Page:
Audrey Petty does a great and important thing with High Rise Stories: Voices from Chicago Public Housing: she tells the story of the inner-city and public housing but does so through the perspective of the residents. Too many books on this subject tend to focus on the statistics and social theory, leaving out the most important part: the people. With Petty’s book, there is the analysis of social, racial, and economic factors that contribute to the crime and poverty that marks the inner-city, but that analysis is done by the residents in their lively and thoughtful first-person narratives. By giving voice to the people who lived in Chicago’s public housing, Petty has constructed an oral history that cuts through theory and gives a much more complex and thorough history than most of the books written by social scientists and academics.
While one doesn’t have to be a Chicago native to appreciate all the details and trivia of the book, it helps. Growing up in Chicago in the 1980s, I was part of a larger group of people who looked askance at the Robert Taylor Homes or Cabrini-Green – two of the most famous (and at times infamous) housing projects in the city. There was an unwritten and oft-unspoken rule that if you don’t live in either, then you don’t go there. Because of this segregation, many Chicagoans didn’t know what life was like in Chicago housing projects, despite their presence in the city – that is many Chicagoans didn’t know much beyond the reports of crime, urban blight, drug sales, and gang activity that were presented on the evening news.
What these stories do is add more depth and complexity to the two-dimensional image that most will have of the inner-city. It would be a mistake to assume that the stories of urban blight and poverty are exaggerated or somehow untrue – each participant in the project attests to the way gang violence and drug addiction has affected his or her life; but the truth is that there are systematic rules in place that often contribute to a cycle of poverty and drug abuse that many in which many in the book found themselves ensnared. We read accounts of how individuals are forever marked by mistakes made, having trouble finding housing and work because of those past mistakes. We also read about parents having to make difficult choices in cutting contact with adult children with crime records in fear of losing housing. When looking at the rules that the Chicago Housing Authority enforce – particularly a ban on residents who have criminal records, one would assume that these kinds of rules ensure safety at the homes, but hearing these often-heartbreaking stories also confirms that these rules are often too narrow and confining, and don’t take into account unforeseeable events in someone’s life. For example, one gentleman has trouble finding housing because of a charge for a crime he didn’t commit (he was, literally, in the wrong place, at the wrong time – at a store during a robbery, and was rounded up with all the other young black men).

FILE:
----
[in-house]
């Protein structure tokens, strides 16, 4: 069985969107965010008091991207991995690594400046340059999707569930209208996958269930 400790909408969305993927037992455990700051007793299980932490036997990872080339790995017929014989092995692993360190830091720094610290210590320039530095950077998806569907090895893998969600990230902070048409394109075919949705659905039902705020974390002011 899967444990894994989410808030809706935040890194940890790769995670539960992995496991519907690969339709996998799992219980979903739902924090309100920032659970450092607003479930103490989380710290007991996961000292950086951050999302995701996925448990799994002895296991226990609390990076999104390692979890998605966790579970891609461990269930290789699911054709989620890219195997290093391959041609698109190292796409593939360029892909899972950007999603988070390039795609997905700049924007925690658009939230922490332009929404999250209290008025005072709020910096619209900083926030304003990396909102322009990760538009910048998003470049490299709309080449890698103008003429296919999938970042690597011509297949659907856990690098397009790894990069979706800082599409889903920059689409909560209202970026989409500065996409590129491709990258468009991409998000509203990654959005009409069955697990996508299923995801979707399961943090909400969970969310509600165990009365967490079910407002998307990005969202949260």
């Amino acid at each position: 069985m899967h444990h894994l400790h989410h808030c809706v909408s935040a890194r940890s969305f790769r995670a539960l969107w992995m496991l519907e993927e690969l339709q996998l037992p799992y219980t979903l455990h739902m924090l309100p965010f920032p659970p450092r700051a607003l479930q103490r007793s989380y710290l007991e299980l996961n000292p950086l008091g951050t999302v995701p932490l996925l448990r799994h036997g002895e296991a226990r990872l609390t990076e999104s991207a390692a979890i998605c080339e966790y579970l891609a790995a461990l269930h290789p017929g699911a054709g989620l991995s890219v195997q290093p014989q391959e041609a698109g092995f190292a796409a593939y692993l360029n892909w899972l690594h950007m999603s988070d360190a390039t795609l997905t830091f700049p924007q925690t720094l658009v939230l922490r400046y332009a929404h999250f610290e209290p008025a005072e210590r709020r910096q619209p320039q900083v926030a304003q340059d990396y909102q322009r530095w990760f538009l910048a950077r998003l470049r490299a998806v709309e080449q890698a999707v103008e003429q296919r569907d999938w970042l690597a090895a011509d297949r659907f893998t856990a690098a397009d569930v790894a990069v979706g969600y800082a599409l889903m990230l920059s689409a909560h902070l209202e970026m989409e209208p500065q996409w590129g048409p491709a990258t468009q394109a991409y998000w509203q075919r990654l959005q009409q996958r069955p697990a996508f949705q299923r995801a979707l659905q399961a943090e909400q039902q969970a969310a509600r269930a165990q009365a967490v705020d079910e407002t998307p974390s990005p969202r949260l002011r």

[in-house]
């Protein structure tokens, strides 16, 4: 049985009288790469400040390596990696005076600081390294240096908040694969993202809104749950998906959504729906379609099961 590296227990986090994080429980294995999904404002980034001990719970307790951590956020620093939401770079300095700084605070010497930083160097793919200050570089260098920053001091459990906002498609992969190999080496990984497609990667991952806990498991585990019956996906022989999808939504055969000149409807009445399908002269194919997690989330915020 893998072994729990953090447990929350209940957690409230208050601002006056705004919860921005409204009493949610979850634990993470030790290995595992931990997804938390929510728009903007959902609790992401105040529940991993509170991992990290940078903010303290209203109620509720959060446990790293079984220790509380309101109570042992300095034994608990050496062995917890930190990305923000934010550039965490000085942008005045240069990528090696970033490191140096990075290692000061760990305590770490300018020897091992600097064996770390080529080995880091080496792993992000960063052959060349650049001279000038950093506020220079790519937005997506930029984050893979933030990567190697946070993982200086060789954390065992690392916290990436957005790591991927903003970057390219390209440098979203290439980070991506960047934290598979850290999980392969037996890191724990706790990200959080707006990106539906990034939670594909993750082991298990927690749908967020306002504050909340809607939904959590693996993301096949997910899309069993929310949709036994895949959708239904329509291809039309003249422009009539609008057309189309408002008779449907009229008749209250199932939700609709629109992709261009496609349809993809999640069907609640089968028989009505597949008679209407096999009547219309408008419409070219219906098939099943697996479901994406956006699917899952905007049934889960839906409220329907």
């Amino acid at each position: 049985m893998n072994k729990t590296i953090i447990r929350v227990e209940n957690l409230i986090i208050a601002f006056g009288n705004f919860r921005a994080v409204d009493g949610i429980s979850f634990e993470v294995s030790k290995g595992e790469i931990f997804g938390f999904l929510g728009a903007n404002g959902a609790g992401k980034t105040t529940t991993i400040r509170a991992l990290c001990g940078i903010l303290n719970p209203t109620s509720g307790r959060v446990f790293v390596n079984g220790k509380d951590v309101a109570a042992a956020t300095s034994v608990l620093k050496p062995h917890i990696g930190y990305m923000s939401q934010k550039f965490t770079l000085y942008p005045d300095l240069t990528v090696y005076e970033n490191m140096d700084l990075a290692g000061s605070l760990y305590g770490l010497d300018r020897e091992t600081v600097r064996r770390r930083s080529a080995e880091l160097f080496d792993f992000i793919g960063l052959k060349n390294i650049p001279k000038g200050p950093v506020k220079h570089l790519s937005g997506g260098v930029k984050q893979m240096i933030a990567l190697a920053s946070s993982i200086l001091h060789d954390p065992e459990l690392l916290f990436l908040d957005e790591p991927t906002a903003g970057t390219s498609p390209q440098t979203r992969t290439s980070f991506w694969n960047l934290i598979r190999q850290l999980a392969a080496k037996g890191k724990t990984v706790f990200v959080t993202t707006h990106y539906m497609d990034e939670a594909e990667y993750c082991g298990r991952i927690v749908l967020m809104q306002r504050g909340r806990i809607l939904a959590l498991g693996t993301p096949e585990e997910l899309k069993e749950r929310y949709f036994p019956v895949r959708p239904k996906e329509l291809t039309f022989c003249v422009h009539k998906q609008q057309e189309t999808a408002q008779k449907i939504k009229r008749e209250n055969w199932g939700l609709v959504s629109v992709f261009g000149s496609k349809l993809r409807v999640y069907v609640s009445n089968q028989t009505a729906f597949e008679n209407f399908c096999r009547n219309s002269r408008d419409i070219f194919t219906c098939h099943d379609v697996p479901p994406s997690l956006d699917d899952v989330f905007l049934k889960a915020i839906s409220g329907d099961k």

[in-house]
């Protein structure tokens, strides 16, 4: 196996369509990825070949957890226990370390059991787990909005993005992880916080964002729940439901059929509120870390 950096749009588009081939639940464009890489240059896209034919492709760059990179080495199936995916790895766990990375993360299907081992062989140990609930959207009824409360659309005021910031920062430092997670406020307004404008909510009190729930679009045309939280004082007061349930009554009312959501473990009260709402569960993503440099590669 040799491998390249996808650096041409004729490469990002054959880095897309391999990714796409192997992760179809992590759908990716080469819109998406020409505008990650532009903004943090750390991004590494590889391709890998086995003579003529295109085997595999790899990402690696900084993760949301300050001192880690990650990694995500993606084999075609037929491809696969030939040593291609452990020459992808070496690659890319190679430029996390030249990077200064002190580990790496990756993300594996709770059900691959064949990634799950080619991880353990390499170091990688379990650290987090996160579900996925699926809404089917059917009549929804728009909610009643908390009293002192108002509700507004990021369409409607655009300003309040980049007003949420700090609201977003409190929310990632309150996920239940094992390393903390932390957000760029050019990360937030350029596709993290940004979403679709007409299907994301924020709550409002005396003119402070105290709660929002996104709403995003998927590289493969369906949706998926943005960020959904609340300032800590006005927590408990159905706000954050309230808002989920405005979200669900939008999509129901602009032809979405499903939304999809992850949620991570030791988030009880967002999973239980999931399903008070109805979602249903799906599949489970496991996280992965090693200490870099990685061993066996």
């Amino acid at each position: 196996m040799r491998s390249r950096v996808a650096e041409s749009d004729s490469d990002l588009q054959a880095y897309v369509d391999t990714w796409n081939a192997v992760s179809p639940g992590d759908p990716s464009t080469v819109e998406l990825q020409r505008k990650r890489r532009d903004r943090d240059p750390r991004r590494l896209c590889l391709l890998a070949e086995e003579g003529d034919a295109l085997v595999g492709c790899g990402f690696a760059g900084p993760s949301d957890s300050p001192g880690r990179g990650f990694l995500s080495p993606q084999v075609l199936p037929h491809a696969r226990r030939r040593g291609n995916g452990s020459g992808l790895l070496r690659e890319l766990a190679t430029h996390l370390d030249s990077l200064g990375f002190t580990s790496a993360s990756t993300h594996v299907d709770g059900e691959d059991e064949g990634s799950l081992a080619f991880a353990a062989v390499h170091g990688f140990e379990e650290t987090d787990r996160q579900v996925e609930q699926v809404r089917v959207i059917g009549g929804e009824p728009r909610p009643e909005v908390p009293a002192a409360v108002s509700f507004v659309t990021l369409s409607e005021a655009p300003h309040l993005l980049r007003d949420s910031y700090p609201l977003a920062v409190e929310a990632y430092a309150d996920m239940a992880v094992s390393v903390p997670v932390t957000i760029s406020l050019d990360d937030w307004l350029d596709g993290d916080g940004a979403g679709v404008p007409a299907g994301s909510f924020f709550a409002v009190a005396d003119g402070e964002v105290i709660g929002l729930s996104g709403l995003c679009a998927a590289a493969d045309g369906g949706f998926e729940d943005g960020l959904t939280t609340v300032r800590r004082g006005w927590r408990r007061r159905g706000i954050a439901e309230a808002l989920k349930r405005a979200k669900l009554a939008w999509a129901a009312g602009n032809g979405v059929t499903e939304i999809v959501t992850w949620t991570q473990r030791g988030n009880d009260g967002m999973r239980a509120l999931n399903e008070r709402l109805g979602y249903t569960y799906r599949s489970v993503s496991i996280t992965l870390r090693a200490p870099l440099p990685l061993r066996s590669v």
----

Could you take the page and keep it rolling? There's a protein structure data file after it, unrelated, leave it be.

Each subject is given a few pages of uninterrupted space in which he or she shares memories of public housing. The stories are often sad, and filled with tragedy, but they also have moments of joy. Families and friends were often central to these communities, and children were raised in villages of communities, where adults would not only care for their own, but would help in rearing their friends’ kids, as well. To some, friends became family and when the bulldozers and the cranes leveled those buildings, not only were the projects lost, but the feeling of kinship and community also perished in the pile of stone and rubble. And while none of the stories are idealistic or naïve, they all do complicate the popular image of the inner-city marketed by a conservative media: an inner-city plagued by gun warfare, prostitution, and teenaged pregnancy.
When the city decided to destroy the housing projects and relocate the residents, many believed this would be a great step in ridding the city of urban blight. Many uninformed people thought these changes would benefit the CHA residents, as well. But the relocations didn’t go smoothly – many of the former residents couldn’t afford to hire movers, and when the buildings fell down, so did many of their family memorabilia. The moves also proved wrenching for many who lived for decades in their apartments (one subject believes his great-grandmother’s death was caused by being forced out of her home).
High Rise Stories tells the true story of gentrification – it’s not just pretty boutiques and cute coffee shops – people’s lives were uprooted from situations that they were forced in, to begin with. It’s a sad, but important story – and one that hasn’t been shared by the individuals who are affected most by the changes. We don’t hear these stories enough – these first-hand stories give readers a better view of the repercussions of displacement, relocation, poverty, and gentrification.
Click here to buy Audrey Petty’s High Rise Stories: Voices from Chicago Public Housing on amazon.com.